Lawmakers also voted against holding a second Brexit referendum — at least for now.
By a decisive 334-85 vote, they defeated a motion that called for another vote by the public on whether to stay in the EU or leave. Campaigners for a new referendum are divided over whether the time is right to push for a second Brexit vote. The vote doesn't prevent lawmakers from trying again later to get Parliament's support for another referendum.
Despite the rebuffs and the political chaos that have weakened her authority, May has signaled she will try a third time to get backing for her agreement next week. She is seeking to win over Brexit-backing opponents in her own party and its Northern Irish political ally, the Democratic Unionist Party, who fear the deal keeps Britain too closely tied to the EU.
Alan Wager, a researcher at the U.K. in a Changing Europe think tank, said May faced a struggle to overturn a 149-vote margin of defeat in Parliament this week.
"It's still really difficult to see how the numbers stack up for Theresa May, but she's giving it one more go," he said.
If May's deal is approved, she hopes to use a delay until June 30 to enact legislation needed for Britain's departure. She has warned Brexit supporters who oppose her deal that if no withdrawal agreement is passed in the coming days, the only option will be to seek a long extension that could mean Brexit never happens.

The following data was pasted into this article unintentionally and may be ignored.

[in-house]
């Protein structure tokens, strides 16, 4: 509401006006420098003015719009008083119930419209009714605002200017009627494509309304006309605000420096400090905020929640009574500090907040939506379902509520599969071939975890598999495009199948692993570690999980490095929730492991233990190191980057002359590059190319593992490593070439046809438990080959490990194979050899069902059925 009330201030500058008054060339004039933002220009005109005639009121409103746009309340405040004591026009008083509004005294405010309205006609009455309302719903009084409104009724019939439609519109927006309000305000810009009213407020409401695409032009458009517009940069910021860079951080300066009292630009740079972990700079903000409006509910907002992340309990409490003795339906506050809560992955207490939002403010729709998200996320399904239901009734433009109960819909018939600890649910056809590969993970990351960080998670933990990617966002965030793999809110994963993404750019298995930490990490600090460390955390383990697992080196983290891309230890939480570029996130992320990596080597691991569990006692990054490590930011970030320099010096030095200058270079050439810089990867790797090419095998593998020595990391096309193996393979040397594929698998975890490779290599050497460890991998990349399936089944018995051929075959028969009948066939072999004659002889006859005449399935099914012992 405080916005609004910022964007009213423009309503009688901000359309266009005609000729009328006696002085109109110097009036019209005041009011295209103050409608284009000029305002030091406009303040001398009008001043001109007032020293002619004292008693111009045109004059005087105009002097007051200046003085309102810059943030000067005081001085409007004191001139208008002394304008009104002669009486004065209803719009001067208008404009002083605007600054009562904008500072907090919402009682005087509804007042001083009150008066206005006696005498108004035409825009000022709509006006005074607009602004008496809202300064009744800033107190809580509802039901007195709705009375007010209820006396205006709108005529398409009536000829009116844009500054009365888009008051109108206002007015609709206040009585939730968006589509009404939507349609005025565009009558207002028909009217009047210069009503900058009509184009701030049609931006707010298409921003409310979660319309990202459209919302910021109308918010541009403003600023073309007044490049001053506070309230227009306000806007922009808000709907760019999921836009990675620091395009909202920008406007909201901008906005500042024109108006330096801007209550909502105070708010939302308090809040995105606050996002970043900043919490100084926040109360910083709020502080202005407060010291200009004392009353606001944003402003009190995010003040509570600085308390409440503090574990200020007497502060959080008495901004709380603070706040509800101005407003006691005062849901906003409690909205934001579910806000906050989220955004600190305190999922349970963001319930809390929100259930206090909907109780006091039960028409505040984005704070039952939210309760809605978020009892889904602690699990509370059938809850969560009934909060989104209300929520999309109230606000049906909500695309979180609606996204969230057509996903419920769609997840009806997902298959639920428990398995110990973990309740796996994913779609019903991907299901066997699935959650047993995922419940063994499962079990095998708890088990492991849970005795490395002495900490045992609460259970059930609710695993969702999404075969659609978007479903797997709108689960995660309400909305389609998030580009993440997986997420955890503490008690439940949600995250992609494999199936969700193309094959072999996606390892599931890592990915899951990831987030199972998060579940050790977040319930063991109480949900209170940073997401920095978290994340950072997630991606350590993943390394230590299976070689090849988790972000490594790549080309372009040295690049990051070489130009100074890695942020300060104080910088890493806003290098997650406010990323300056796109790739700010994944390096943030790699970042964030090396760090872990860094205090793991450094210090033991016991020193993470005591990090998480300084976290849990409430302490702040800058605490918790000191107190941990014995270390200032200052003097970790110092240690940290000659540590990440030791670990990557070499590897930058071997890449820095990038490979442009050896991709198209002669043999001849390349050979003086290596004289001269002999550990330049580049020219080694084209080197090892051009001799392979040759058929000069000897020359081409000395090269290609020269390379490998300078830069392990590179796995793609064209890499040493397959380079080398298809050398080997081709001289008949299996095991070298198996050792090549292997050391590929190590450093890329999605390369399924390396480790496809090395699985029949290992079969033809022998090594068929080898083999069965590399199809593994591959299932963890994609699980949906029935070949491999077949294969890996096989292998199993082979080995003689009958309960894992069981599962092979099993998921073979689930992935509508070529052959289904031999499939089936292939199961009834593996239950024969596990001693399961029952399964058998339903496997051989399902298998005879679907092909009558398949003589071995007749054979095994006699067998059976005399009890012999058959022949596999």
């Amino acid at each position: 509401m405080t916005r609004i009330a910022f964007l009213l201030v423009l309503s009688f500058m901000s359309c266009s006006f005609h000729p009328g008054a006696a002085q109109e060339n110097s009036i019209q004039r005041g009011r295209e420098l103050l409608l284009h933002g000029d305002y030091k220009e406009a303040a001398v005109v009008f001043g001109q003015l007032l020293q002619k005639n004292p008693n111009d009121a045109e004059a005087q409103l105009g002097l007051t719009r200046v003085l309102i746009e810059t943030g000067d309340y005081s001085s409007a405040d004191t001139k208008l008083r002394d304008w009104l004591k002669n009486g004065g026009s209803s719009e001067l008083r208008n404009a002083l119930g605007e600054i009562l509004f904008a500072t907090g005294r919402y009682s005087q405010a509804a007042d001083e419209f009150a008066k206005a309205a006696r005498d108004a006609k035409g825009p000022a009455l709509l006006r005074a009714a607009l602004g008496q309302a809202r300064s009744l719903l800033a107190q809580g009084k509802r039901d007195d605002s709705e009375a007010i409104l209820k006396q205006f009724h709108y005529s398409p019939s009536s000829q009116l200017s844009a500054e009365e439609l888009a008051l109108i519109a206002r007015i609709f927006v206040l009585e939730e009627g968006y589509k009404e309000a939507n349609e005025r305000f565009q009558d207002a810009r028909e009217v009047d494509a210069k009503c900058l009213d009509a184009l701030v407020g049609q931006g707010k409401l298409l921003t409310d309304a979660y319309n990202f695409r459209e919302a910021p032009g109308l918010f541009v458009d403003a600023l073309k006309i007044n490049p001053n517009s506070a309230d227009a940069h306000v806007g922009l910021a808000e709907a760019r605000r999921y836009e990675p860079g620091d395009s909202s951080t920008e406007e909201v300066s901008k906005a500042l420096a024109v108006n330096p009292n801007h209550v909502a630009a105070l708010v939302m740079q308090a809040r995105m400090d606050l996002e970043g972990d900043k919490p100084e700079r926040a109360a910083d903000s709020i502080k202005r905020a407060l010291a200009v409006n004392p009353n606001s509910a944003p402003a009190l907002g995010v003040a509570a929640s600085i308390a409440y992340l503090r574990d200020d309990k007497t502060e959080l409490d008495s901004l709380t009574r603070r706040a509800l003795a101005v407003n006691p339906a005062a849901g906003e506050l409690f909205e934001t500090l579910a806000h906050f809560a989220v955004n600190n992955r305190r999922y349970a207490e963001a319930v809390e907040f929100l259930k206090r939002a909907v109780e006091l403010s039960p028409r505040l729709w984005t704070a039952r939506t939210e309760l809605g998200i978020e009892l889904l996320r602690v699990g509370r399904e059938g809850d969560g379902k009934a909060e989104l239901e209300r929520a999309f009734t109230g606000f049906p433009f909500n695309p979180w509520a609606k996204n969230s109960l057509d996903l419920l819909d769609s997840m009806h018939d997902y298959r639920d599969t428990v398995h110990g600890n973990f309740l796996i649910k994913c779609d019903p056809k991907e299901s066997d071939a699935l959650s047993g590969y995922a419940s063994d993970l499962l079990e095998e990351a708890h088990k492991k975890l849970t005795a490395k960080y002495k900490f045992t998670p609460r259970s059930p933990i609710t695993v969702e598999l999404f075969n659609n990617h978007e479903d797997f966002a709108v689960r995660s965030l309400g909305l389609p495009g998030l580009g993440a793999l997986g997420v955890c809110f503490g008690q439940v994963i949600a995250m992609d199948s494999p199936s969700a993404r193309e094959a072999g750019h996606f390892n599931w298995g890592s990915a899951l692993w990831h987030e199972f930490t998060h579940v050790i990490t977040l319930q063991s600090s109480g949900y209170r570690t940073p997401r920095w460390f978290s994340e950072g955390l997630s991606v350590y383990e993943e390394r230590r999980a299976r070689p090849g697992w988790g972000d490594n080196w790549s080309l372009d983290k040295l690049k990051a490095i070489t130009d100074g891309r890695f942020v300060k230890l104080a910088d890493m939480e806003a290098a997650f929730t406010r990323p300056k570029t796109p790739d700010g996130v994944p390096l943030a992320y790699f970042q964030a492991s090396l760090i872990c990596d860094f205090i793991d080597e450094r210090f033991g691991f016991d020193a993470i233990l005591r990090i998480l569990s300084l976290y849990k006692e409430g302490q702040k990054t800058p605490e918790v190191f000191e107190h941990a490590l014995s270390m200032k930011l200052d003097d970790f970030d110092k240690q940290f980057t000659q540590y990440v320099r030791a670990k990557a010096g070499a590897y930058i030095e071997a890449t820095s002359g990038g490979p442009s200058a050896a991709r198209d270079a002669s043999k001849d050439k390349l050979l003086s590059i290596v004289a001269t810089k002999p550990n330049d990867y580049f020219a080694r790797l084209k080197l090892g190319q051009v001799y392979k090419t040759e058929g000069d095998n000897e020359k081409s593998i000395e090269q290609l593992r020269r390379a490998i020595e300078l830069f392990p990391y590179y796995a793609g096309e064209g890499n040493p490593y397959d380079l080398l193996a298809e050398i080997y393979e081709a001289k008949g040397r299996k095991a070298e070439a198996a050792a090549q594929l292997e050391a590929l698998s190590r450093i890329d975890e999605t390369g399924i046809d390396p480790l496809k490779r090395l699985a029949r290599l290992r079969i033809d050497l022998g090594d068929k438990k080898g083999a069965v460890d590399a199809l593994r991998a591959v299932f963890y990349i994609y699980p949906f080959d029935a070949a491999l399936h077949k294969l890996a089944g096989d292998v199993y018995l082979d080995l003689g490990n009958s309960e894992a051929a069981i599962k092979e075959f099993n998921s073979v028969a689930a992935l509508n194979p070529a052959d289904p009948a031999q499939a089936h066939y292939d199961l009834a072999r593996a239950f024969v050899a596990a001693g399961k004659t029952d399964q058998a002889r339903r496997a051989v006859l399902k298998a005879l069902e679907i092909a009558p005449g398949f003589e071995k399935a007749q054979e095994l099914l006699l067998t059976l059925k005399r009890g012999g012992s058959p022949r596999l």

Any delay in the Brexit process would require the unanimous approval of all 27 remaining EU member states — and leaders in the bloc are exasperated at the events in London. They have said they will approve an extension if there is a specific reason, but don't want to provide more time for political bickering in Britain.
"Under no circumstances an extension in the dark!" tweeted the European Parliament's Brexit coordinator, Guy Verhofstadt. "Unless there is a clear majority in the House of Commons for something precise, there is no reason at all for the European Council to agree on a prolongation."
Belgian Prime Minister Charles Michel said the EU needed "more decisions" from London.
The EU is also reluctant to postpone Brexit beyond the late May elections for the European Parliament, because that would mean Britain taking part even as it prepares to leave.
European Council President Donald Tusk tweeted that he will appeal to EU leaders "to be open to a long extension if the U.K. finds it necessary to rethink its Brexit strategy and build consensus about it."
In another sting for May, U.S. President Donald Trump said he was "surprised at how badly" the Brexit negotiations have been handled. Trump, who sees himself as a deal-maker, said he gave May advice but she didn't listen to him.
Speaking alongside Irish Prime Minister Leo Varadkar at the White House, Trump said Britain's debate over leaving the EU was "tearing the country apart."
British businesses expressed relief at the prospect of a delay. Many worry that a no-deal Brexit would cause upheaval, with customs checks causing gridlock at U.K. ports, new tariffs triggering sudden price increases and red tape for everyone from truckers to tourists.